By administrator On April 15th, 2009

You may an experienced hand at getting your home remodeled or this may be your first time; there’s always room for learning and picking up new ideas. So here are some super remodeling tips that are sure to save you dollars and give you a satisfying remodeling experience.

The key to saving money is to hire a contractor that knows his job. A contractor familiar with the building code of your area and your remodeling requirements is bound to save you time and money. You don’t want to end up reworking on remodels that do not meet building code.

After selecting the contractor get a proper contract written that spells out his responsibilities and the costs you incur. Also find out if the work is going to be subcontracted.

Plan the details ahead with the contractor as much as possible; this will prevent you from making hasty decisions later on. The choice of materials is perhaps the biggest contributor to costs, so shop accordingly. It is possible to achieve a given look with more than one material, so consider the inexpensive material.

Check if there’s any labor-intensive work that does not require much skill which you may wish to take on yourself as a DIY job. Laying of tiles is an example. You may wish to do the remodeling in stages to reduce costs. You can start small and keep adding to the remodel over intervals of time. But do some arithmetic first, you need to see if staging a remodel works out cheaper or getting it done in one go is less expensive. Getting everything done in one shot can get you discounts from the contractor as well as on materials.

Your contractor is a knowledgeable person who can help you make design and material choices so make use of his experience, involve him in the remodeling discussions.

A remodel does not have to be a major one to revitalize a room; a small paint job can make it more energetic. Think on these lines. If the walls are cosmetically damaged you can simply wallpaper them and save on repair costs. The same holds true with textured wall finishes, they can help mask minor damages. Try and avoid moving windows as this does not really help to save costs.

Home Remodel Primer – Part One

By administrator On March 23rd, 2009

A home remodel is essentially a 5-step process. Here in this series of articles we shall take you through the entire process so that at the end of it you will know exactly how to take your home remodeling project forward.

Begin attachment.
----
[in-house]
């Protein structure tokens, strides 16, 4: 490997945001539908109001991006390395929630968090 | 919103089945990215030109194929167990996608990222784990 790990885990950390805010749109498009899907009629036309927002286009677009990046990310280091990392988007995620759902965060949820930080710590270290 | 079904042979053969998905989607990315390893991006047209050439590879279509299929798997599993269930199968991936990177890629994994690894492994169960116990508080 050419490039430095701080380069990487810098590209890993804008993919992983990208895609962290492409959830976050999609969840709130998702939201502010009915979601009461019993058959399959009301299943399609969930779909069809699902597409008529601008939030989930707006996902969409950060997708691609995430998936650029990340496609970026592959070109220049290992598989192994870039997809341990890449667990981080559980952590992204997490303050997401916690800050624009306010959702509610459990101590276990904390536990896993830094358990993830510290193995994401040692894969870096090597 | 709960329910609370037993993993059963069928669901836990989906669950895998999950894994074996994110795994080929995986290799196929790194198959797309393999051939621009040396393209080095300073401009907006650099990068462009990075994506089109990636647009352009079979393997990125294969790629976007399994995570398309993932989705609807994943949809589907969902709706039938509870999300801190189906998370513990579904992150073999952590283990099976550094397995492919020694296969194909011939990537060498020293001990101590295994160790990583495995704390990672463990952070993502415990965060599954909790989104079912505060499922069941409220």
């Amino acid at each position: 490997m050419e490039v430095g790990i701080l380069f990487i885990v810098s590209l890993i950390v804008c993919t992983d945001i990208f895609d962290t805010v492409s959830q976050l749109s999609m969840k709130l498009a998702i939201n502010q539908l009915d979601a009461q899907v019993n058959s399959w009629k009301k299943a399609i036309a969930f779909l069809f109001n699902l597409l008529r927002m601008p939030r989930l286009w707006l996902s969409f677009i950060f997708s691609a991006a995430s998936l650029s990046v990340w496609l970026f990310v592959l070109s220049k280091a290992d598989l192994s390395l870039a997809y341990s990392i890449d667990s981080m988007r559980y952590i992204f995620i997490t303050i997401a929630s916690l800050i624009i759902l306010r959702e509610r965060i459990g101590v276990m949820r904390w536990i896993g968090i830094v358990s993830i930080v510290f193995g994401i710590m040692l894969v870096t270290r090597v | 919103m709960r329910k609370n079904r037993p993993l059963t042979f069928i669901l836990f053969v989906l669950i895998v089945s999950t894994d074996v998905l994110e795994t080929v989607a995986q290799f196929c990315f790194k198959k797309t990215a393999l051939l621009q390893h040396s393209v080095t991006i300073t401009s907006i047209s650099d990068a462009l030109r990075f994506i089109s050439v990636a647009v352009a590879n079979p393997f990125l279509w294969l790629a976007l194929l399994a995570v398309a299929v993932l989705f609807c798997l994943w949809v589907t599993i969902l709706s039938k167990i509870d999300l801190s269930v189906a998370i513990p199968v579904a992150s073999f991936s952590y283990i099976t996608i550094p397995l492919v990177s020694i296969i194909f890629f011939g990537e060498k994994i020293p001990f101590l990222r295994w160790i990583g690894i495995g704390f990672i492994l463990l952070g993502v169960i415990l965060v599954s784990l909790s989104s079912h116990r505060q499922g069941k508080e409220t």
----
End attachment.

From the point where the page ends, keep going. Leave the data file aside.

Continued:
The first step is to know if you indeed wish to get into home remodeling or would you rather sell the house and move into a new one. You may wish to go in for a remodel even if you’re planning on selling the house. A remodeled house can often recoup the cost of remodeling and add to your net profit from the sale of a home.

If you decide to remodel then you need to know what to remodel and have an idea of the costs involved. The extent of your home remodeling is limited by the budget in hand therefore the ideas that you come up with will have to strike a balance between your remodeling requirements and cost.

Another factor that influences the cost element is the specifications of the remodel; only when you get down to the specifics will you get an idea of what the actual costs will be. Materials, processes, time required, scale of the remodel, etc all need to be considered. These factors are decided by the functionality and esthetics that you wish to achieve from the remodel. If you wish to sell the home then there may be a certain minimum standard that you may have to meet before you can put it up for sale.

Once you have an idea of the remodel to a certain level of detail you need to see if you have the finances for it or will you have to look outwards for a loan. If you decide to take a loan then you have to shop for the best possible rates and see to it that you qualify for them. You can compare rates online and research on the best options available to you.

The last step is to look for a contractor that will take you through the entire process of remodeling. You can decide upon the aspects of remodeling that you wish to tackle yourself as DIY projects. The contractor you select should be one that has good references, a solid reputation, is patient, has a clear understanding with you on the scope of the project, and delivers on time.

Green Remodeling Checklist – Part 1

By administrator On March 10th, 2009

So you want to go green? Practice green remodeling, okay. Here’s a handy checklist for you to follow.

• If you are planning on some landscape remodeling then your key concern should be to conserve topsoil and the existing plants. You should draw a line regarding the extent of construction and also things like heavy equipment and cars running over the topsoil. If for some reason the topsoil has to be moved then you can use it for any paving that you may be planning.

• Plan ahead, you need to plan and visualize a green remodeled home. If you take green remodeling decisions as the construction happens then you will not be able to consider in depth the various choices regarding design and material, cost considerations, better energy use and water efficiency. A design decision has direct cost implications and therefore you need to plan in advance.

• Look for green building materials and try to eliminate hazardous materials. A green product should improve the energy efficiency of a home, it should save water, it should not offgas harmful chemicals after installation, it’s durability should be good, is it made from recycled materials, check if it is manufactured in an environment-friendly manner.

• Consider deconstructing a house instead of demolishing it. Deconstruction may take a little more time but you can salvage valuable building materials that can be contributed to charities. This could get you valuable tax deductions.